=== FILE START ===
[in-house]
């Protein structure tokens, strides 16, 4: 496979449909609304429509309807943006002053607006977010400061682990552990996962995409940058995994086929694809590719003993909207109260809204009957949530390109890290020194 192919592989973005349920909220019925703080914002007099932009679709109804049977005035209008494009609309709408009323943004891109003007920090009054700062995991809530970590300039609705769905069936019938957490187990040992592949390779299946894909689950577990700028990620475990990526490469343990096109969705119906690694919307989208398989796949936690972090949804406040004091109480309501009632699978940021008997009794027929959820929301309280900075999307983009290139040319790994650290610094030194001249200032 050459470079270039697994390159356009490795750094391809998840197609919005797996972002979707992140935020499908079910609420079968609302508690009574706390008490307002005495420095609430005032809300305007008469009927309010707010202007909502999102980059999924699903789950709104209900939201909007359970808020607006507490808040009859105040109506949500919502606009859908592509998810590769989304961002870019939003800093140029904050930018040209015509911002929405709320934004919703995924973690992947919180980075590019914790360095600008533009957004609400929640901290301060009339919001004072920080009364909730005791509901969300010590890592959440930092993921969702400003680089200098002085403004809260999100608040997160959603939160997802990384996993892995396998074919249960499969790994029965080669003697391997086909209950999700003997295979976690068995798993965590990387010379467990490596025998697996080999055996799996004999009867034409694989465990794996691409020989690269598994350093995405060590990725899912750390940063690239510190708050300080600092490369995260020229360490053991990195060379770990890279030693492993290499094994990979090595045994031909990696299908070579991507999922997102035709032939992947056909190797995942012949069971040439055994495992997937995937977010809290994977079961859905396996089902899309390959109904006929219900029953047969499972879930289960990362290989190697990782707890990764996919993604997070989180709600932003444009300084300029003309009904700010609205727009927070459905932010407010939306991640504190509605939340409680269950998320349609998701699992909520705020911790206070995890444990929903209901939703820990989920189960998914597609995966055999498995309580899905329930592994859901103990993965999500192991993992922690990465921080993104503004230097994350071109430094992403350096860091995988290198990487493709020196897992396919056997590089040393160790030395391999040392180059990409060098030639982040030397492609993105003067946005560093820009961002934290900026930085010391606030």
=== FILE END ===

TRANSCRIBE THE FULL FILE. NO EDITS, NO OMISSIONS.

[in-house]
């Protein structure tokens, strides 16, 4: 496979449909609304429509309807943006002053607006977010400061682990552990996962995409940058995994086929694809590719003993909207109260809204009957949530390109890290020194 192919592989973005349920909220019925703080914002007099932009679709109804049977005035209008494009609309709408009323943004891109003007920090009054700062995991809530970590300039609705769905069936019938957490187990040992592949390779299946894909689950577990700028990620475990990526490469343990096109969705119906690694919307989208398989796949936690972090949804406040004091109480309501009632699978940021008997009794027929959820929301309280900075999307983009290139040319790994650290610094030194001249200032 050459470079270039697994390159356009490795750094391809998840197609919005797996972002979707992140935020499908079910609420079968609302508690009574706390008490307002005495420095609430005032809300305007008469009927309010707010202007909502999102980059999924699903789950709104209900939201909007359970808020607006507490808040009859105040109506949500919502606009859908592509998810590769989304961002870019939003800093140029904050930018040209015509911002929405709320934004919703995924973690992947919180980075590019914790360095600008533009957004609400929640901290301060009339919001004072920080009364909730005791509901969300010590890592959440930092993921969702400003680089200098002085403004809260999100608040997160959603939160997802990384996993892995396998074919249960499969790994029965080669003697391997086909209950999700003997295979976690068995798993965590990387010379467990490596025998697996080999055996799996004999009867034409694989465990794996691409020989690269598994350093995405060590990725899912750390940063690239510190708050300080600092490369995260020229360490053991990195060379770990890279030693492993290499094994990979090595045994031909990696299908070579991507999922997102035709032939992947056909190797995942012949069971040439055994495992997937995937977010809290994977079961859905396996089902899309390959109904006929219900029953047969499972879930289960990362290989190697990782707890990764996919993604997070989180709600932003444009300084300029003309009904700010609205727009927070459905932010407010939306991640504190509605939340409680269950998320349609998701699992909520705020911790206070995890444990929903209901939703820990989920189960998914597609995966055999498995309580899905329930592994859901103990993965999500192991993992922690990465921080993104503004230097994350071109430094992403350096860091995988290198990487493709020196897992396919056997590089040393160790030395391999040392180059990409060098030639982040030397492609993105003067946005560093820009961002934290900026930085010391606030």